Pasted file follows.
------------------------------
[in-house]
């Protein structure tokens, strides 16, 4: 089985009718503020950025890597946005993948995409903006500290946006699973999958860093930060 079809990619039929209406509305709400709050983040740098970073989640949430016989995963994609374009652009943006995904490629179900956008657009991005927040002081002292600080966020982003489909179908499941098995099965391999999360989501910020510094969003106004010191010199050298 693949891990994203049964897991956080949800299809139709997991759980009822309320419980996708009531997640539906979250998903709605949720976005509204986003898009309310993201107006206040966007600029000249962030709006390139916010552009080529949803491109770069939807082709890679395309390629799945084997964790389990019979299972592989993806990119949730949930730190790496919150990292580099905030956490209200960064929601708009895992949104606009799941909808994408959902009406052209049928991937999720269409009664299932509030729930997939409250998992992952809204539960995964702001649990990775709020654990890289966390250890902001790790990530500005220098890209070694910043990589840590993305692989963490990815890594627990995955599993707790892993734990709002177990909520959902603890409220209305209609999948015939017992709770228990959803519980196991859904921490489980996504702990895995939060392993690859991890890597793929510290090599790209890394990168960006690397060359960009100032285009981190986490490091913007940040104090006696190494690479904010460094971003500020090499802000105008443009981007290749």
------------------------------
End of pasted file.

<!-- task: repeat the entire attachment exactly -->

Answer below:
[in-house]
């Protein structure tokens, strides 16, 4: 089985009718503020950025890597946005993948995409903006500290946006699973999958860093930060 079809990619039929209406509305709400709050983040740098970073989640949430016989995963994609374009652009943006995904490629179900956008657009991005927040002081002292600080966020982003489909179908499941098995099965391999999360989501910020510094969003106004010191010199050298 693949891990994203049964897991956080949800299809139709997991759980009822309320419980996708009531997640539906979250998903709605949720976005509204986003898009309310993201107006206040966007600029000249962030709006390139916010552009080529949803491109770069939807082709890679395309390629799945084997964790389990019979299972592989993806990119949730949930730190790496919150990292580099905030956490209200960064929601708009895992949104606009799941909808994408959902009406052209049928991937999720269409009664299932509030729930997939409250998992992952809204539960995964702001649990990775709020654990890289966390250890902001790790990530500005220098890209070694910043990589840590993305692989963490990815890594627990995955599993707790892993734990709002177990909520959902603890409220209305209609999948015939017992709770228990959803519980196991859904921490489980996504702990895995939060392993690859991890890597793929510290090599790209890394990168960006690397060359960009100032285009981190986490490091913007940040104090006696190494690479904010460094971003500020090499802000105008443009981007290749």